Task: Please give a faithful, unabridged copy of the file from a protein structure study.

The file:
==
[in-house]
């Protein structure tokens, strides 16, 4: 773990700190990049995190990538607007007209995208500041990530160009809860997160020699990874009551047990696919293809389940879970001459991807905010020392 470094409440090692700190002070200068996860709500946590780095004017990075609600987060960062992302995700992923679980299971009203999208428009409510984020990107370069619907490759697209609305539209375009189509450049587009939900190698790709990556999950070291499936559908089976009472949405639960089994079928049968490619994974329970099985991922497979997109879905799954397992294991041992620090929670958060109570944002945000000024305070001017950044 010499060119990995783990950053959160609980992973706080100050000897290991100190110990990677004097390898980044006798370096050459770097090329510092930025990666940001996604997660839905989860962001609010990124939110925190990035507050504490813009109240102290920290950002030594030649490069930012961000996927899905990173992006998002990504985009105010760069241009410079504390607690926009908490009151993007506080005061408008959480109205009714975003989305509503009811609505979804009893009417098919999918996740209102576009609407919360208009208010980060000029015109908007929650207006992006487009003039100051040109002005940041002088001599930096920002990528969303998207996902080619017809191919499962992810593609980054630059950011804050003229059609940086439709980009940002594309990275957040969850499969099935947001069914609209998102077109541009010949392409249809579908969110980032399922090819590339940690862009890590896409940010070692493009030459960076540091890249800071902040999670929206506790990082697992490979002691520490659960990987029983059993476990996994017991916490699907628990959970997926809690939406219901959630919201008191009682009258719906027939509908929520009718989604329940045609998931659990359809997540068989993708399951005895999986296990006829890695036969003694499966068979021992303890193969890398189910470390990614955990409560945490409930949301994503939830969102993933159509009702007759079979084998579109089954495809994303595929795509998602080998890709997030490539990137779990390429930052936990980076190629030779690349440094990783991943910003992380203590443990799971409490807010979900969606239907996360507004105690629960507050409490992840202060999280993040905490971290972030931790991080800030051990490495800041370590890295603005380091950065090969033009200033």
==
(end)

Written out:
[in-house]
């Protein structure tokens, strides 16, 4: 773990700190990049995190990538607007007209995208500041990530160009809860997160020699990874009551047990696919293809389940879970001459991807905010020392 470094409440090692700190002070200068996860709500946590780095004017990075609600987060960062992302995700992923679980299971009203999208428009409510984020990107370069619907490759697209609305539209375009189509450049587009939900190698790709990556999950070291499936559908089976009472949405639960089994079928049968490619994974329970099985991922497979997109879905799954397992294991041992620090929670958060109570944002945000000024305070001017950044 010499060119990995783990950053959160609980992973706080100050000897290991100190110990990677004097390898980044006798370096050459770097090329510092930025990666940001996604997660839905989860962001609010990124939110925190990035507050504490813009109240102290920290950002030594030649490069930012961000996927899905990173992006998002990504985009105010760069241009410079504390607690926009908490009151993007506080005061408008959480109205009714975003989305509503009811609505979804009893009417098919999918996740209102576009609407919360208009208010980060000029015109908007929650207006992006487009003039100051040109002005940041002088001599930096920002990528969303998207996902080619017809191919499962992810593609980054630059950011804050003229059609940086439709980009940002594309990275957040969850499969099935947001069914609209998102077109541009010949392409249809579908969110980032399922090819590339940690862009890590896409940010070692493009030459960076540091890249800071902040999670929206506790990082697992490979002691520490659960990987029983059993476990996994017991916490699907628990959970997926809690939406219901959630919201008191009682009258719906027939509908929520009718989604329940045609998931659990359809997540068989993708399951005895999986296990006829890695036969003694499966068979021992303890193969890398189910470390990614955990409560945490409930949301994503939830969102993933159509009702007759079979084998579109089954495809994303595929795509998602080998890709997030490539990137779990390429930052936990980076190629030779690349440094990783991943910003992380203590443990799971409490807010979900969606239907996360507004105690629960507050409490992840202060999280993040905490971290972030931790991080800030051990490495800041370590890295603005380091950065090969033009200033």